To reduce the setup time when changing production between the 110 and 112 models, the team also modified the upper shuttle by designing a sliding tongue-and-grove mounting system, Sjoren says. The bracket holds the shuttle in alignment while freeing both of the operators' hands to install the mounting bolts to secure the shuttle.

"Before, they used to have to hold it in one hand and hunt for the bolt holes," Sjoren says. "The shuttle weighs 4 to 5 pounds. After holding it up a few minutes, it gets heavy."

The new shuttle bracket reduces stress and fatigue for the operator, as well as downtime for the machine, he says.

"The changeover that used to take 30 minutes now is down to under five minutes," Sjoren says.

Another problem with the pin inserter occurred when the machine reset for the next knife before the last knife was removed. When that happened, the assembled knife would pop off the lower shuttle, with the exposed blade posing a safety hazard for the operator. The violent ejection also could damage the knife, Sjoren says.

The student team faced that problem by installing a pneumatic delay, which eases the assembled knife off of the lower shuttle and allows the operator a few more seconds to remove it without slowing the overall pin-insertion process.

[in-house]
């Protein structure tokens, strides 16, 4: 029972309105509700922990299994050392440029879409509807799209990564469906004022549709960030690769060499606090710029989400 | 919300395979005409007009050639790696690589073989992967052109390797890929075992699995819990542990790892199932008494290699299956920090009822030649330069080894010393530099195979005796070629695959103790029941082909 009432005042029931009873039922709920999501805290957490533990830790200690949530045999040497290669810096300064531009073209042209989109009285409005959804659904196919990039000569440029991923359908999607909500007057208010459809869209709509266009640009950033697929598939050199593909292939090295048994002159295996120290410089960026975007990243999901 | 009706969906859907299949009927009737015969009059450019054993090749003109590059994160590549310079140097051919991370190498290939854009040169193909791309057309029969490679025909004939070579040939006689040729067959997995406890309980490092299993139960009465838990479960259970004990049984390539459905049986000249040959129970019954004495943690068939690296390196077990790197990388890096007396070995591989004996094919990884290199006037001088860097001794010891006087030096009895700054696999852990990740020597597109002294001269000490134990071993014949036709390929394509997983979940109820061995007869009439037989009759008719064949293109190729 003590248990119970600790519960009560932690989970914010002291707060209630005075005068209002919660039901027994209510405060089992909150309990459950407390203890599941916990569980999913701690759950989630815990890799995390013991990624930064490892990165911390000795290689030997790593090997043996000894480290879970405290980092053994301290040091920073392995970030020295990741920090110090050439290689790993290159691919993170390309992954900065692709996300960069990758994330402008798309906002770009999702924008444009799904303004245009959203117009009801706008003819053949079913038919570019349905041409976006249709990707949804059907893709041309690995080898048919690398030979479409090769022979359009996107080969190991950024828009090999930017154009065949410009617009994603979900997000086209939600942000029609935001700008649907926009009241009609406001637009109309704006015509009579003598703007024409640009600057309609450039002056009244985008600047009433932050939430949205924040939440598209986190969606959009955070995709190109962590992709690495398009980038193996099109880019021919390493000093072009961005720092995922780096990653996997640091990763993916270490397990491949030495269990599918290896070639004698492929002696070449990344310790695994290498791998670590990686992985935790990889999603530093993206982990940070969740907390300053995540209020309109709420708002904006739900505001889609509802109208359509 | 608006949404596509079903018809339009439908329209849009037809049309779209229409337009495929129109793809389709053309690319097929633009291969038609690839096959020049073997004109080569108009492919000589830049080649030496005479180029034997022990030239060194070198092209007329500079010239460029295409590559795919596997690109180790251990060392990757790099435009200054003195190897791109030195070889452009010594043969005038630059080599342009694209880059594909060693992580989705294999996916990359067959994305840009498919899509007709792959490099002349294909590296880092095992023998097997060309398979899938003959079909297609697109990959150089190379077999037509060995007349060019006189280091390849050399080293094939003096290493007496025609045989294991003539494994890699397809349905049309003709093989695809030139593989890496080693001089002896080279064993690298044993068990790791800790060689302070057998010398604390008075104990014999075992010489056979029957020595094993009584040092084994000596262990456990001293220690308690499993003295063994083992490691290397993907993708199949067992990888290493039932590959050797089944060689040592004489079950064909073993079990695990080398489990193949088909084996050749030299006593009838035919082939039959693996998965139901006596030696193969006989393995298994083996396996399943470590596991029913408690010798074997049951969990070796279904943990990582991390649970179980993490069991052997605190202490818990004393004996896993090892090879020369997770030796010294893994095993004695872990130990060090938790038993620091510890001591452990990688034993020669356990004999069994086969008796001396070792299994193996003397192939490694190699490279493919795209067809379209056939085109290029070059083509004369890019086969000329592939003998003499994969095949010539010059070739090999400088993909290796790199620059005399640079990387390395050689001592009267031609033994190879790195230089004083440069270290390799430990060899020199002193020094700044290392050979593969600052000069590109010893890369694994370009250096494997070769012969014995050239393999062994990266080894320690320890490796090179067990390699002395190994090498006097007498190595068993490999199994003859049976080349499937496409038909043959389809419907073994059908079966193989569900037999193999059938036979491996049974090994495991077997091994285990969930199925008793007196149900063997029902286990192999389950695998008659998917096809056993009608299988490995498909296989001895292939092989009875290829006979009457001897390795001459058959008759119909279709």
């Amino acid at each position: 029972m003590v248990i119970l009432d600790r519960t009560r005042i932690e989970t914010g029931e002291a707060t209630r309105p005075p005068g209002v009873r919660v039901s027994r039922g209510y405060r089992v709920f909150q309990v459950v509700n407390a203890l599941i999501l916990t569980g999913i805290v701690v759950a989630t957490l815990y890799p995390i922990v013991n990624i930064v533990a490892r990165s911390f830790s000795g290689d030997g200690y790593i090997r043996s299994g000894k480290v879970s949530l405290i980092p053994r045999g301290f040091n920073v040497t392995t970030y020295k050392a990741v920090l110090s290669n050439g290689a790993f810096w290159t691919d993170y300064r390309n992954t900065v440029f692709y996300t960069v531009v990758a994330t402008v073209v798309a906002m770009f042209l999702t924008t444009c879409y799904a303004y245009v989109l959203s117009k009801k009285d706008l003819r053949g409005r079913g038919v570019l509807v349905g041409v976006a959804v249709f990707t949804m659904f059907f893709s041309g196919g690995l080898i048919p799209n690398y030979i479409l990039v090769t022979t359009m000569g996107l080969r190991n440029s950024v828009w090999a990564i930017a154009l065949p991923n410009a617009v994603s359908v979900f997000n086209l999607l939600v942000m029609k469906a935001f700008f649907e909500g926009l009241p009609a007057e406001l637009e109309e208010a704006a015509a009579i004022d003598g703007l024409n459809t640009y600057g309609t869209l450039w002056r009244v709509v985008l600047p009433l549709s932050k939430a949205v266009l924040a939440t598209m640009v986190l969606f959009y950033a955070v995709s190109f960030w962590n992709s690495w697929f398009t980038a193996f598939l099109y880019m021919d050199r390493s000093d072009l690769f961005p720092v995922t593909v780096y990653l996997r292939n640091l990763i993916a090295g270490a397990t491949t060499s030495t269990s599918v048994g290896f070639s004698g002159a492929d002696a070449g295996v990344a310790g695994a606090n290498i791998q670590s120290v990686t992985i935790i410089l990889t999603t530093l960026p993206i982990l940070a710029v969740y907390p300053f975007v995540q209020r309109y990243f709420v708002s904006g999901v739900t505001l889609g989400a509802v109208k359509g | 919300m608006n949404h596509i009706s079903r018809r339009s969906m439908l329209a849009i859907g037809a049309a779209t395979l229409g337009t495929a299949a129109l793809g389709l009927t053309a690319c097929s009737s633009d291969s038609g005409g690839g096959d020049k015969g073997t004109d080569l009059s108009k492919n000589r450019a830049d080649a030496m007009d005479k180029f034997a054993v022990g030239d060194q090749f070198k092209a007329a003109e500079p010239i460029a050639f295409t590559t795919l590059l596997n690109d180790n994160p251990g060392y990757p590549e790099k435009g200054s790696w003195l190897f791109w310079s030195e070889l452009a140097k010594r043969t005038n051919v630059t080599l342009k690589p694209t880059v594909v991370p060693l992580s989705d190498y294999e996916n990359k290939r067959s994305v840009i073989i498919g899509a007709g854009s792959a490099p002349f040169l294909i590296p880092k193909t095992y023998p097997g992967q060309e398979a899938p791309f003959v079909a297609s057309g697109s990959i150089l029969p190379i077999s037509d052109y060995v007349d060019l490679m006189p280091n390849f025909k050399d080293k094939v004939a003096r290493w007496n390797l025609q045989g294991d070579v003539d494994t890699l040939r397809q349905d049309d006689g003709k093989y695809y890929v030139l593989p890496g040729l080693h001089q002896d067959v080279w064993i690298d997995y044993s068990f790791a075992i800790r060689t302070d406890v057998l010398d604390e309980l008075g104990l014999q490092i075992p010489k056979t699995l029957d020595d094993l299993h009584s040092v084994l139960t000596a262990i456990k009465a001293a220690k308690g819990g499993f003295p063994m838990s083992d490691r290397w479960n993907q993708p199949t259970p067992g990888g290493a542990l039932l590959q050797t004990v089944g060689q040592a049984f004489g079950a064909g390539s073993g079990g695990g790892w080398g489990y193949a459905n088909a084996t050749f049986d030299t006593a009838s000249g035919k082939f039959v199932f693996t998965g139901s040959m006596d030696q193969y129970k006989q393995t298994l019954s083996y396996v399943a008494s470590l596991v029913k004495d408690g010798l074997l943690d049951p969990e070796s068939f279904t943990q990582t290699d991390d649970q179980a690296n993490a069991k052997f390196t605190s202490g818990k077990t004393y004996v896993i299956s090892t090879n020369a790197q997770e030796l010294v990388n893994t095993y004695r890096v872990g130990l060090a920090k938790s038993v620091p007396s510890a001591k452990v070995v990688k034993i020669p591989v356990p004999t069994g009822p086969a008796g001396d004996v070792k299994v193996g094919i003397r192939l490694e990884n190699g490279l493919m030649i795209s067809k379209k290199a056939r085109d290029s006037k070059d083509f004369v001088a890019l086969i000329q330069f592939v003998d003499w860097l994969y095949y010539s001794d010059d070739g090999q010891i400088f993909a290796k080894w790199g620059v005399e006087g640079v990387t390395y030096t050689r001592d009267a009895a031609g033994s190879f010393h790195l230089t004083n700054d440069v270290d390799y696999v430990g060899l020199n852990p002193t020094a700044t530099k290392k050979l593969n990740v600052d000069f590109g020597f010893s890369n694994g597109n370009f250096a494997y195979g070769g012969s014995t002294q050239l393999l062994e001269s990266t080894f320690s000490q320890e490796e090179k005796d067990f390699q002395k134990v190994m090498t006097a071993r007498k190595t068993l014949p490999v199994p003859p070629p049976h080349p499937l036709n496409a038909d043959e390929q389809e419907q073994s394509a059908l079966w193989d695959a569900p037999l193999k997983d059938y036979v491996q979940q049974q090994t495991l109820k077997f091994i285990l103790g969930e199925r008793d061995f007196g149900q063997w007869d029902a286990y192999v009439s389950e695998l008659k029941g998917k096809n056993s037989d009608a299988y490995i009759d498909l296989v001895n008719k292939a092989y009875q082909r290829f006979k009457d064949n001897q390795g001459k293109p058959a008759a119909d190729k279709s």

Bond says the most significant new safety feature is an added light-curtain system to help prevent hand-crush injuries as the upper and lower shuttles come together.

The system involves an infra-red beam transmitter that creates a light array. When the array is blocked by an object such as the machine operator's hand, the machine turns off, he says.

The team also redesigned the control-system electronics, and rewired it with color-coded wires.

"The entire thing originally was wired in red," Bond says. "It was kind of a nightmare."

Real-world projects

The University of Idaho's capstone program provides seniors in its mechanical engineering program the opportunity to design real-world projects to cap their undergraduate experience.

Students participating in the capstone program hear a number of pitches for potential projects and prioritize the projects they would like to work on. Their professors then select teams they think would be the best fit for each project.

The Buck Knives project team also includes Eric Sprague, of Las Vegas; Colby Nahas, of Alamo, Calif.; and Jesus De La Cruz, of Huancayo, Peru. The team was selected in September and first traveled to Post Falls to observe the pin inserter in October.

"It's the first design project the University of Idaho has done for Buck Knives," Bond says. "For us, it's a good opportunity to do a project in the manufacturing area, dealing with team dynamics, running a budget, and handling problems as they come."

Alvarado says he has always tried to impress on engineering students that they have to understand the unique needs and requirements of each customer.

"This student group did a good job with that," he says. "I'm very proud of them."

Mike McLean
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Reporter Mike McLean covers real estate and construction at the Journal of Business. A multipurpose fisherman and vintage record album aficionado, Mike has worked for the Journal since 2006.